Brahmin (also called Brahman; from Sanskrit brāhmaṇa ब्राह्मण) is a name used to designate a member of one of the four varnas (castes) in the traditional Hindu society of Nepal and India.
Traditionally Brahmins were the name given to persons who had attained the highest spiritual knowledge (brahmavidya)and who adhered to different branches (shakhas) of Vedas. This was described to be a difficult path of discipline of body, mind, and intellect. Irrespective of their birth or class, people who dedicated to such an austere life were recognized as brahmins. An example of this definition of Brahmin, that a person becomes a brahmin, rather than being born as one, is the story of Sage Vishwamitra, who was a warrior, who became a brahmin after attaining brahmavidya, and composed the Gayatri mantra.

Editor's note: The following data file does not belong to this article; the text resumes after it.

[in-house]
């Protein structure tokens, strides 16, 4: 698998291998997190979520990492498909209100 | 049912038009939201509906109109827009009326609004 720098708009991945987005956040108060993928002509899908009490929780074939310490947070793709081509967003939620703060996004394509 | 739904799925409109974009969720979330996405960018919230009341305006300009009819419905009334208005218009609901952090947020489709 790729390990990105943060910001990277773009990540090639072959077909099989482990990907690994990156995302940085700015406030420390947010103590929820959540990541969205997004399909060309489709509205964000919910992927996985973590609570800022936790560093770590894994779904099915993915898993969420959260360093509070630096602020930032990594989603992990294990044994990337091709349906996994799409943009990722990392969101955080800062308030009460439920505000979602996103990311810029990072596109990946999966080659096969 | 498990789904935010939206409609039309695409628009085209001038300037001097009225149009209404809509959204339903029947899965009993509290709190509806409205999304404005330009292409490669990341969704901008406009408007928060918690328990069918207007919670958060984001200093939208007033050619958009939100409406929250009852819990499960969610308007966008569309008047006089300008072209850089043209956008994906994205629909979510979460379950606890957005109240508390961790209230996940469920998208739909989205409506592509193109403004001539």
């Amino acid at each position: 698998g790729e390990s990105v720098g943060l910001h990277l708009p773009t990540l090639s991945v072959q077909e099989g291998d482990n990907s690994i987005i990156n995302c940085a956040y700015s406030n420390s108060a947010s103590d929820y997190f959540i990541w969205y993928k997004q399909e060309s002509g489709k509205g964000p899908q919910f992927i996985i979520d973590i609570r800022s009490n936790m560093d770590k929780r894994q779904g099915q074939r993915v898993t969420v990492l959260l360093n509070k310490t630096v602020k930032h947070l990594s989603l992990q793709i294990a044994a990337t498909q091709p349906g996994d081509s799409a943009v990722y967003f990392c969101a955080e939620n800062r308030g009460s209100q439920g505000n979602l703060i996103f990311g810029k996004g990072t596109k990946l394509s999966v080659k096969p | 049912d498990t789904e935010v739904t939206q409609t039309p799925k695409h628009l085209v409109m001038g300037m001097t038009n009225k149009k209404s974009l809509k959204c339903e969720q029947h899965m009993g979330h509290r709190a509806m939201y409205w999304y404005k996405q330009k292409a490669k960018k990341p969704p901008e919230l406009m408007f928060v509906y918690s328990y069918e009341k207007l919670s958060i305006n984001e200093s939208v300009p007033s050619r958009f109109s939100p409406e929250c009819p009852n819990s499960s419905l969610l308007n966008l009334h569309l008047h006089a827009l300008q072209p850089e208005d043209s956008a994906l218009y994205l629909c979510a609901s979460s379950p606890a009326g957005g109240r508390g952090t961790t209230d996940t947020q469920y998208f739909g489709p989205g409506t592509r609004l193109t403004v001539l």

The Smritis conferred upon the Brahmins the position of being the highest of the four Varnas. The priestly class is expected to practice self-abnegation and play the role of being the custodians of Dharma (as a Brāhman who is well versed in Vedic texts). The fee paid to the Brahmana for performance of a sacrifice was considered as a return for the duties of the priest. Hopkins, Religions of India (p.192) states: “As to the fees, the rules are precise, and the propounders of them are unblushing. The priest performs the sacrifice for the fee alone, and it must consist of valuable garments, kine, horses, or gold; – when each is to be given is carefully stated. Gold is coveted most, for ‘this is immortality, the seed of Agni’”